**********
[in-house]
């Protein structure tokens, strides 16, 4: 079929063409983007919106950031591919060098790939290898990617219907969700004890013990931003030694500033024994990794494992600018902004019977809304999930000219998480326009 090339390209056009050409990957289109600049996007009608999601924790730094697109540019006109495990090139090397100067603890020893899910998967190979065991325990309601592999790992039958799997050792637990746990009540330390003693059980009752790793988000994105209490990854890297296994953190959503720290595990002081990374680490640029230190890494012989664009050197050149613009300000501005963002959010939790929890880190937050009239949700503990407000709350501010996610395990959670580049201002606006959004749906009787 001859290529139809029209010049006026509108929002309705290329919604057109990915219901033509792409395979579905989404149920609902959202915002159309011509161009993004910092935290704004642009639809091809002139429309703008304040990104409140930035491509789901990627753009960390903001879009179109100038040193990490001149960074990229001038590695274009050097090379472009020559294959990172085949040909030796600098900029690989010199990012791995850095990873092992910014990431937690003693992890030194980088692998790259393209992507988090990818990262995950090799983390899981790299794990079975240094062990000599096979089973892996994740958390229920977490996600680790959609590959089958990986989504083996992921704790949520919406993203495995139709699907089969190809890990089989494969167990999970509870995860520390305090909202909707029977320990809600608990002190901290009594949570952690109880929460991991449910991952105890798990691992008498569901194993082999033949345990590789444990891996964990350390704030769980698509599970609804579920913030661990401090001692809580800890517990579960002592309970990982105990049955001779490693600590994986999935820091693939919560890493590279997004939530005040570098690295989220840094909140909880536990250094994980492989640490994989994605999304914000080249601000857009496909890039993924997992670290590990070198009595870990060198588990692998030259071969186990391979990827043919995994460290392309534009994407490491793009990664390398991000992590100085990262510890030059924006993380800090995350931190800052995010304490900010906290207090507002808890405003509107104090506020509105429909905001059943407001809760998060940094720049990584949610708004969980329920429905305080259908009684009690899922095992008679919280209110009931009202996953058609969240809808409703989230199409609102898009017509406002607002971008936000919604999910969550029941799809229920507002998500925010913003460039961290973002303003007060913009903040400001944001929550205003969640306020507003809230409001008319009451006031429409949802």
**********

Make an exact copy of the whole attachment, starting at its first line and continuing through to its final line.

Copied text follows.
[in-house]
């Protein structure tokens, strides 16, 4: 079929063409983007919106950031591919060098790939290898990617219907969700004890013990931003030694500033024994990794494992600018902004019977809304999930000219998480326009 090339390209056009050409990957289109600049996007009608999601924790730094697109540019006109495990090139090397100067603890020893899910998967190979065991325990309601592999790992039958799997050792637990746990009540330390003693059980009752790793988000994105209490990854890297296994953190959503720290595990002081990374680490640029230190890494012989664009050197050149613009300000501005963002959010939790929890880190937050009239949700503990407000709350501010996610395990959670580049201002606006959004749906009787 001859290529139809029209010049006026509108929002309705290329919604057109990915219901033509792409395979579905989404149920609902959202915002159309011509161009993004910092935290704004642009639809091809002139429309703008304040990104409140930035491509789901990627753009960390903001879009179109100038040193990490001149960074990229001038590695274009050097090379472009020559294959990172085949040909030796600098900029690989010199990012791995850095990873092992910014990431937690003693992890030194980088692998790259393209992507988090990818990262995950090799983390899981790299794990079975240094062990000599096979089973892996994740958390229920977490996600680790959609590959089958990986989504083996992921704790949520919406993203495995139709699907089969190809890990089989494969167990999970509870995860520390305090909202909707029977320990809600608990002190901290009594949570952690109880929460991991449910991952105890798990691992008498569901194993082999033949345990590789444990891996964990350390704030769980698509599970609804579920913030661990401090001692809580800890517990579960002592309970990982105990049955001779490693600590994986999935820091693939919560890493590279997004939530005040570098690295989220840094909140909880536990250094994980492989640490994989994605999304914000080249601000857009496909890039993924997992670290590990070198009595870990060198588990692998030259071969186990391979990827043919995994460290392309534009994407490491793009990664390398991000992590100085990262510890030059924006993380800090995350931190800052995010304490900010906290207090507002808890405003509107104090506020509105429909905001059943407001809760998060940094720049990584949610708004969980329920429905305080259908009684009690899922095992008679919280209110009931009202996953058609969240809808409703989230199409609102898009017509406002607002971008936000919604999910969550029941799809229920507002998500925010913003460039961290973002303003007060913009903040400001944001929550205003969640306020507003809230409001008319009451006031429409949802």